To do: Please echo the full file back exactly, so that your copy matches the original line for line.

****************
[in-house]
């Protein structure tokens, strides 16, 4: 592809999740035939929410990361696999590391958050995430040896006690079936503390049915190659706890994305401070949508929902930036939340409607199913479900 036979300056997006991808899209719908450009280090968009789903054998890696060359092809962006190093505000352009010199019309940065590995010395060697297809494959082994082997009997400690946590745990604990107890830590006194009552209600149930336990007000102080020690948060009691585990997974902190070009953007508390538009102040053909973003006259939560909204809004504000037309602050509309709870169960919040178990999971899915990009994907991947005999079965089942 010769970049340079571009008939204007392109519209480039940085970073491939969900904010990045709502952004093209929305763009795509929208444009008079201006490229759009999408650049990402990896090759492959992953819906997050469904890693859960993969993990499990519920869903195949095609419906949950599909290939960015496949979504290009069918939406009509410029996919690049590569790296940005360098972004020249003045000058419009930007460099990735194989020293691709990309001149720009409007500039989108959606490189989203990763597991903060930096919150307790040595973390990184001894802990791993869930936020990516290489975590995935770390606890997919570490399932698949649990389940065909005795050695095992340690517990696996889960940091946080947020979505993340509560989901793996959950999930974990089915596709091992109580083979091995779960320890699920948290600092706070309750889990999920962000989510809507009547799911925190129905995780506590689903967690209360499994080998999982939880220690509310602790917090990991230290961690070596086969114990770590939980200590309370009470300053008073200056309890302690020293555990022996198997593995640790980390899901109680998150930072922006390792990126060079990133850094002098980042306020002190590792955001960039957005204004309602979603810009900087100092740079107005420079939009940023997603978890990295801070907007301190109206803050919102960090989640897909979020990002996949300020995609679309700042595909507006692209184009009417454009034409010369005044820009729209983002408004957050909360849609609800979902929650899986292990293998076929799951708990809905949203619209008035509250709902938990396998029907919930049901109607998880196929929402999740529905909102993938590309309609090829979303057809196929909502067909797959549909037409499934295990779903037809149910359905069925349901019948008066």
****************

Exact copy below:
[in-house]
């Protein structure tokens, strides 16, 4: 592809999740035939929410990361696999590391958050995430040896006690079936503390049915190659706890994305401070949508929902930036939340409607199913479900 036979300056997006991808899209719908450009280090968009789903054998890696060359092809962006190093505000352009010199019309940065590995010395060697297809494959082994082997009997400690946590745990604990107890830590006194009552209600149930336990007000102080020690948060009691585990997974902190070009953007508390538009102040053909973003006259939560909204809004504000037309602050509309709870169960919040178990999971899915990009994907991947005999079965089942 010769970049340079571009008939204007392109519209480039940085970073491939969900904010990045709502952004093209929305763009795509929208444009008079201006490229759009999408650049990402990896090759492959992953819906997050469904890693859960993969993990499990519920869903195949095609419906949950599909290939960015496949979504290009069918939406009509410029996919690049590569790296940005360098972004020249003045000058419009930007460099990735194989020293691709990309001149720009409007500039989108959606490189989203990763597991903060930096919150307790040595973390990184001894802990791993869930936020990516290489975590995935770390606890997919570490399932698949649990389940065909005795050695095992340690517990696996889960940091946080947020979505993340509560989901793996959950999930974990089915596709091992109580083979091995779960320890699920948290600092706070309750889990999920962000989510809507009547799911925190129905995780506590689903967690209360499994080998999982939880220690509310602790917090990991230290961690070596086969114990770590939980200590309370009470300053008073200056309890302690020293555990022996198997593995640790980390899901109680998150930072922006390792990126060079990133850094002098980042306020002190590792955001960039957005204004309602979603810009900087100092740079107005420079939009940023997603978890990295801070907007301190109206803050919102960090989640897909979020990002996949300020995609679309700042595909507006692209184009009417454009034409010369005044820009729209983002408004957050909360849609609800979902929650899986292990293998076929799951708990809905949203619209008035509250709902938990396998029907919930049901109607998880196929929402999740529905909102993938590309309609090829979303057809196929909502067909797959549909037409499934295990779903037809149910359905069925349901019948008066």